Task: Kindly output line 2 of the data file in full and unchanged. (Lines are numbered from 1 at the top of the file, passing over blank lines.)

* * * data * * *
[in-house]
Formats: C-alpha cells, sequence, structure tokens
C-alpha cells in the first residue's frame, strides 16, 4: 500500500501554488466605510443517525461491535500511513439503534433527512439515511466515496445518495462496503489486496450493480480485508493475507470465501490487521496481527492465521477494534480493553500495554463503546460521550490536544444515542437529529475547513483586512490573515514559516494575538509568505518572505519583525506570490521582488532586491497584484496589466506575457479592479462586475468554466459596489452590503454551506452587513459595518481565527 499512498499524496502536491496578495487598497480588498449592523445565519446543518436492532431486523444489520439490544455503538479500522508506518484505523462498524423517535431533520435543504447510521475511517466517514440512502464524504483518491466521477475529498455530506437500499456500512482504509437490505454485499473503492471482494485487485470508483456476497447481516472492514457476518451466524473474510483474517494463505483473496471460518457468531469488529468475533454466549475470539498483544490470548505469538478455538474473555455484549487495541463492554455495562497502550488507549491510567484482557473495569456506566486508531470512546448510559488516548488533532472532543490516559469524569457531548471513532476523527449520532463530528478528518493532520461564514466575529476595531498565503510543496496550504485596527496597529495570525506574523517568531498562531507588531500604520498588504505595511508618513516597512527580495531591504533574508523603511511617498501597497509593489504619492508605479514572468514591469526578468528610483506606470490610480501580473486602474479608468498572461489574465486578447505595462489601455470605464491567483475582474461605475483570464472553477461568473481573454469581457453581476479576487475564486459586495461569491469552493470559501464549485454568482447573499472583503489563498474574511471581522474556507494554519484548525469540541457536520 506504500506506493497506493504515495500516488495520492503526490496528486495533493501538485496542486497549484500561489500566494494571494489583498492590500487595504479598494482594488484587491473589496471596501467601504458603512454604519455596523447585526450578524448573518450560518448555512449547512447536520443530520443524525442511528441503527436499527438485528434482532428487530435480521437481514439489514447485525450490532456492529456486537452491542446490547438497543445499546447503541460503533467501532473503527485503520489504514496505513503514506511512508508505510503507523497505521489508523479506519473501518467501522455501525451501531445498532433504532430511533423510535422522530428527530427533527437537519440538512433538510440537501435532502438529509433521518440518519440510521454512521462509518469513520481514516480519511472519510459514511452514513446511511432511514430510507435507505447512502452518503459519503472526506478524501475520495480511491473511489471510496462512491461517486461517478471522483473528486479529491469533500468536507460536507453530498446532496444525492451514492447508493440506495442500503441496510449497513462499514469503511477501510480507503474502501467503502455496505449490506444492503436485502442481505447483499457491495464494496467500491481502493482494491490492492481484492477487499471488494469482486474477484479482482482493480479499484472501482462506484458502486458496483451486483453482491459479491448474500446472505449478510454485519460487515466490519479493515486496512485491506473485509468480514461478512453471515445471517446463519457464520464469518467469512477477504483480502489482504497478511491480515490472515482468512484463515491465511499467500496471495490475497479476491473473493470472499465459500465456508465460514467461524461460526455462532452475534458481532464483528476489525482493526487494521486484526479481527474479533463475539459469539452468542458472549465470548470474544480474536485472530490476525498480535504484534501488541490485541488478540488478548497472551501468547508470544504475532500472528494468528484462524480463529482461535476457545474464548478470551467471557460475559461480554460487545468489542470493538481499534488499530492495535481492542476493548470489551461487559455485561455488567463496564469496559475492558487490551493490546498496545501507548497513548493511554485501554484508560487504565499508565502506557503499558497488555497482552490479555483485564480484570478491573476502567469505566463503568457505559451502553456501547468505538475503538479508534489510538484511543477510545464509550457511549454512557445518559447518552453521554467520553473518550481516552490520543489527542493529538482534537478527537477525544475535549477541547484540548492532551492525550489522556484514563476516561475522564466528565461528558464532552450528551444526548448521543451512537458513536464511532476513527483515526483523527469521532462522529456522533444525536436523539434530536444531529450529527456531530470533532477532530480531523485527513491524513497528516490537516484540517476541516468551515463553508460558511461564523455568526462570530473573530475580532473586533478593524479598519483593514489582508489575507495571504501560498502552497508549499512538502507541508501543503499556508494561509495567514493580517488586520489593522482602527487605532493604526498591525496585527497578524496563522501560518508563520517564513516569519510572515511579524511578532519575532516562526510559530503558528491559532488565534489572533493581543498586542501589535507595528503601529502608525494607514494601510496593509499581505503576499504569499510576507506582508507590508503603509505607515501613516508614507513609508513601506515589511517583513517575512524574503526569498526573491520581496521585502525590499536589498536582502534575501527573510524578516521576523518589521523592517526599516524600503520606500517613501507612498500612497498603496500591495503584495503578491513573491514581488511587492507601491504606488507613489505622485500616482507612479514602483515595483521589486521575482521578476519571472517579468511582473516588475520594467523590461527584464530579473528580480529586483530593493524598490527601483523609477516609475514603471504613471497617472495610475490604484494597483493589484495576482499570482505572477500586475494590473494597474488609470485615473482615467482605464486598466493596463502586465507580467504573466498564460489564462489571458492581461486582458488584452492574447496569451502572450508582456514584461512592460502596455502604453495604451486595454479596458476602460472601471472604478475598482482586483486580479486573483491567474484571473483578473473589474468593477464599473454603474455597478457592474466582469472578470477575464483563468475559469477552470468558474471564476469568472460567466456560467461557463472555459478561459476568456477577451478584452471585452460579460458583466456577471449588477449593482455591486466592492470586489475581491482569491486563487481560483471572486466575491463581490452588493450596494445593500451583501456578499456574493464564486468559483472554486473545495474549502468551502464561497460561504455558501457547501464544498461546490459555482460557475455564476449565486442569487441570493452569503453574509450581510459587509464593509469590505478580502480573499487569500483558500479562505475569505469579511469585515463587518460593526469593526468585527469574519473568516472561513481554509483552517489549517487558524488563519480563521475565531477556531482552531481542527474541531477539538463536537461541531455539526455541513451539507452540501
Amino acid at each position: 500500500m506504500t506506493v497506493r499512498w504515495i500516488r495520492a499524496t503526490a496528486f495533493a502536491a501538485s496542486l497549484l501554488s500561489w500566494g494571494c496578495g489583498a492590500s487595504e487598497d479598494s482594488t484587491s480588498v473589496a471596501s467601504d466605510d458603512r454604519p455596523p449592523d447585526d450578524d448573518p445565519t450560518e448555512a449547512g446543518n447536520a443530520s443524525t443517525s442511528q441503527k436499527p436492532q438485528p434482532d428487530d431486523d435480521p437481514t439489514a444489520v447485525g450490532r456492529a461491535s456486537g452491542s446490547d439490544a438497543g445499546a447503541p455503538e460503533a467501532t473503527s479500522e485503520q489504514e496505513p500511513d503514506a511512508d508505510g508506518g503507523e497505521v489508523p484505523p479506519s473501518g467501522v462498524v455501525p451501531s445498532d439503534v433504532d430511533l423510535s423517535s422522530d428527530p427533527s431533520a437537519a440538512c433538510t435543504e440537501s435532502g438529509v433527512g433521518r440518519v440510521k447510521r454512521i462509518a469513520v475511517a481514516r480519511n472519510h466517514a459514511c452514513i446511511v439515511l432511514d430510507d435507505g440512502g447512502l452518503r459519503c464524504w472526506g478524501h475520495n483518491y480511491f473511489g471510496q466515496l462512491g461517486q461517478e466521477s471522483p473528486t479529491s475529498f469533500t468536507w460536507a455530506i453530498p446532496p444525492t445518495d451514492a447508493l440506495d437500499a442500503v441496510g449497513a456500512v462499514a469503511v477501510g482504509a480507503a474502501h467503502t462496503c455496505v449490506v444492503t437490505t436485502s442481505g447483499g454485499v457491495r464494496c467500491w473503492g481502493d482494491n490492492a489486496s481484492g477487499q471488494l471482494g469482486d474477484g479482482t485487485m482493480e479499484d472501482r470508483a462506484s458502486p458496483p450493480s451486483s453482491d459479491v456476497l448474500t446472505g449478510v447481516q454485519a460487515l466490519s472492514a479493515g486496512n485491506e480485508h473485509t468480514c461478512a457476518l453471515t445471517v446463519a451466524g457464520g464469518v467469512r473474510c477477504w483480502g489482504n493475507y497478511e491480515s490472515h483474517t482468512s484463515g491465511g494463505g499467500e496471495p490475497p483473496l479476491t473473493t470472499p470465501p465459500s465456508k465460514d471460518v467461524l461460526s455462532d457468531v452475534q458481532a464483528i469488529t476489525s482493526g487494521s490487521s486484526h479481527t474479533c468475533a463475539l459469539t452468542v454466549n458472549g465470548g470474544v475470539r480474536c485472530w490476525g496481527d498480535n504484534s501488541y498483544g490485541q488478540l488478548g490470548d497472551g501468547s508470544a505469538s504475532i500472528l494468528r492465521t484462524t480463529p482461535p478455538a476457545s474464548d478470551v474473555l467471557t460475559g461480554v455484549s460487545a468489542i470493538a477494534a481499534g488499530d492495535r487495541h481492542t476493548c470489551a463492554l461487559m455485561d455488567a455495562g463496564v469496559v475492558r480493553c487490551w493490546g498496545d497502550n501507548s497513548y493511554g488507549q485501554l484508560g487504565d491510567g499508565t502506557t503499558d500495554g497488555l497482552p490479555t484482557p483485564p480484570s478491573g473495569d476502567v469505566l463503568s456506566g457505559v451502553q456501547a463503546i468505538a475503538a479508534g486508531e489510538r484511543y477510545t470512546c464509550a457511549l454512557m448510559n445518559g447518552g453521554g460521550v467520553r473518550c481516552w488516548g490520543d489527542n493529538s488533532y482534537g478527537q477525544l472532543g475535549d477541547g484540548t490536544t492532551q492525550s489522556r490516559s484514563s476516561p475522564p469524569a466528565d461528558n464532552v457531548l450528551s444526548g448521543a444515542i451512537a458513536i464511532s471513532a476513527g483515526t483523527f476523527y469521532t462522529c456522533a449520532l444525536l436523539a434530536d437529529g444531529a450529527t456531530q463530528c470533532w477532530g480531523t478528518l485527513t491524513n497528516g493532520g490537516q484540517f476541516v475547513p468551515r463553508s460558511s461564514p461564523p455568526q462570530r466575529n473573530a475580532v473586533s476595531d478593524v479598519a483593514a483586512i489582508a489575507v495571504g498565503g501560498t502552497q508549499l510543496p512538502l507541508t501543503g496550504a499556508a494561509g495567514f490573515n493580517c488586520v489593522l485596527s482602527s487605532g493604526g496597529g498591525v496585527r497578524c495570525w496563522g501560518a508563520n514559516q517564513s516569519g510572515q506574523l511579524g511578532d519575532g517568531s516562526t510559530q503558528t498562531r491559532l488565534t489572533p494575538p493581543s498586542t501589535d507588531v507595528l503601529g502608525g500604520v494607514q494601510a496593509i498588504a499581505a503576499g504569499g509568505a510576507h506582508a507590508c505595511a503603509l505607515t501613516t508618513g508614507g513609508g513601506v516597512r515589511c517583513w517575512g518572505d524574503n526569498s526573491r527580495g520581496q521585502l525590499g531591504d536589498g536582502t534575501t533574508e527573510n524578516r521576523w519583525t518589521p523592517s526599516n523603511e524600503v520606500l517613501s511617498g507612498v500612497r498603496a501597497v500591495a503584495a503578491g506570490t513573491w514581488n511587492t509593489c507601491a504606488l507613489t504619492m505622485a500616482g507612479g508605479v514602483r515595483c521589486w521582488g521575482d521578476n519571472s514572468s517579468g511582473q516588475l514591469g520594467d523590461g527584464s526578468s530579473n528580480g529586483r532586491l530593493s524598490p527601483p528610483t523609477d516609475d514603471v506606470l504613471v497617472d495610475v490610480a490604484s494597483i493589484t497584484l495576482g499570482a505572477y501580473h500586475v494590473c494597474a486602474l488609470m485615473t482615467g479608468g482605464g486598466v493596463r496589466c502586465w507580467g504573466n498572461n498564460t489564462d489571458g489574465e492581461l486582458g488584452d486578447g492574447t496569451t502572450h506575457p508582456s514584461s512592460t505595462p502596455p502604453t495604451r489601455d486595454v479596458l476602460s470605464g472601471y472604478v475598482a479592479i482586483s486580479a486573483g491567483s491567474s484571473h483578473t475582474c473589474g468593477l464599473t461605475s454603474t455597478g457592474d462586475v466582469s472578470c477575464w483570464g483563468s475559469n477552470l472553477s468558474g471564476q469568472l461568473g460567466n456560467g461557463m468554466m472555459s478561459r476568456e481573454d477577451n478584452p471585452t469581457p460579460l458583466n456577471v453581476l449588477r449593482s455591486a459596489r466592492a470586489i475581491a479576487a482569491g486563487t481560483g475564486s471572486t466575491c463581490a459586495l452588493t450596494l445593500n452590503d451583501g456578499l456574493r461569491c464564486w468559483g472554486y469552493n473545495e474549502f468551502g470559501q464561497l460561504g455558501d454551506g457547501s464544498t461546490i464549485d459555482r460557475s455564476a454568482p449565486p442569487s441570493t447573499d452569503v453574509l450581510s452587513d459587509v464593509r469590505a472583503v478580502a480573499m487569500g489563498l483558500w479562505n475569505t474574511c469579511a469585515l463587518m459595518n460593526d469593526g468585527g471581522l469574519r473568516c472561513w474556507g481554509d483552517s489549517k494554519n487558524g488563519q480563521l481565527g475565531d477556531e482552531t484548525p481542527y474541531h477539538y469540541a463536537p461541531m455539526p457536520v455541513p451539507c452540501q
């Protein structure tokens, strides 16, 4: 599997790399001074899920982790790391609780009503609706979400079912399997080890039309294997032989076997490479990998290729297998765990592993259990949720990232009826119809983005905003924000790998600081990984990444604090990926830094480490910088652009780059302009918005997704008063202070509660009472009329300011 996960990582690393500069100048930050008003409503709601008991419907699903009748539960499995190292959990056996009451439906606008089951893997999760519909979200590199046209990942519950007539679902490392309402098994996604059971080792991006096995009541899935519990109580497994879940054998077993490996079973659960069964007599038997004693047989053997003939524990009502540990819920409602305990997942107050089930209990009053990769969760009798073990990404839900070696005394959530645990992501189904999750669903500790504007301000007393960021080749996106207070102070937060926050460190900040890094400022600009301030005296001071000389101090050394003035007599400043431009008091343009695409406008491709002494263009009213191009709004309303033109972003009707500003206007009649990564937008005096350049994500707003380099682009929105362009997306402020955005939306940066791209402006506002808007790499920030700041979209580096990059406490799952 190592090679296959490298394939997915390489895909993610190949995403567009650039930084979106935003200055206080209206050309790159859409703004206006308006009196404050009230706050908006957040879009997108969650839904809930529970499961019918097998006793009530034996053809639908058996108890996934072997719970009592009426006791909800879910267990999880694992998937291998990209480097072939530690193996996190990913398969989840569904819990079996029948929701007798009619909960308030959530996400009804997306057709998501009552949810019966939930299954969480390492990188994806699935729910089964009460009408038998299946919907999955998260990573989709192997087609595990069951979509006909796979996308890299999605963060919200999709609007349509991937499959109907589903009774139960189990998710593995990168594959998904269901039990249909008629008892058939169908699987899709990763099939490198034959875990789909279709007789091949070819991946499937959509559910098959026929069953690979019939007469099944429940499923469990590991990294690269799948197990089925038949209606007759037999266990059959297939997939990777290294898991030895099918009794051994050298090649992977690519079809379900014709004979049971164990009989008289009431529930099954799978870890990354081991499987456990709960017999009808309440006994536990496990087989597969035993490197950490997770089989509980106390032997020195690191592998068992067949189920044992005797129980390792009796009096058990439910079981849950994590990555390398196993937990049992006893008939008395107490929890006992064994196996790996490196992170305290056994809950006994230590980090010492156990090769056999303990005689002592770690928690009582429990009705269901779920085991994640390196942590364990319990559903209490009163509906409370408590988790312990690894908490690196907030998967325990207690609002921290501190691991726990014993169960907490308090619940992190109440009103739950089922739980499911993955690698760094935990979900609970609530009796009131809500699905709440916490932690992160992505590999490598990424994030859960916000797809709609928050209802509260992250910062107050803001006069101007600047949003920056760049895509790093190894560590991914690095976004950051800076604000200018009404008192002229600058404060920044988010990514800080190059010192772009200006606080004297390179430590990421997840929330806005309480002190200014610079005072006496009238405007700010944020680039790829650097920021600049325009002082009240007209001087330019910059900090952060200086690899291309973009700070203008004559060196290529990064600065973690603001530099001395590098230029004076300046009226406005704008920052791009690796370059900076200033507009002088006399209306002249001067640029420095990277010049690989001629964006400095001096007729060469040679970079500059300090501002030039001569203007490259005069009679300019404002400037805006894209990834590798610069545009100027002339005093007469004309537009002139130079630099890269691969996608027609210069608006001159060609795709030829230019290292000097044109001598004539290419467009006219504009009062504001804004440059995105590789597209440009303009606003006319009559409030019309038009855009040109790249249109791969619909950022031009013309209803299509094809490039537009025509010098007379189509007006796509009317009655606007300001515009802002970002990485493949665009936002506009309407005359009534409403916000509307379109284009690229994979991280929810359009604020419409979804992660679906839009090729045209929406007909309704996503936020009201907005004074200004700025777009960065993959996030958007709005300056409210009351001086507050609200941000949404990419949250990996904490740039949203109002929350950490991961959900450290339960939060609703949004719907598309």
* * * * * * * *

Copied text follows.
Formats: C-alpha cells, sequence, structure tokens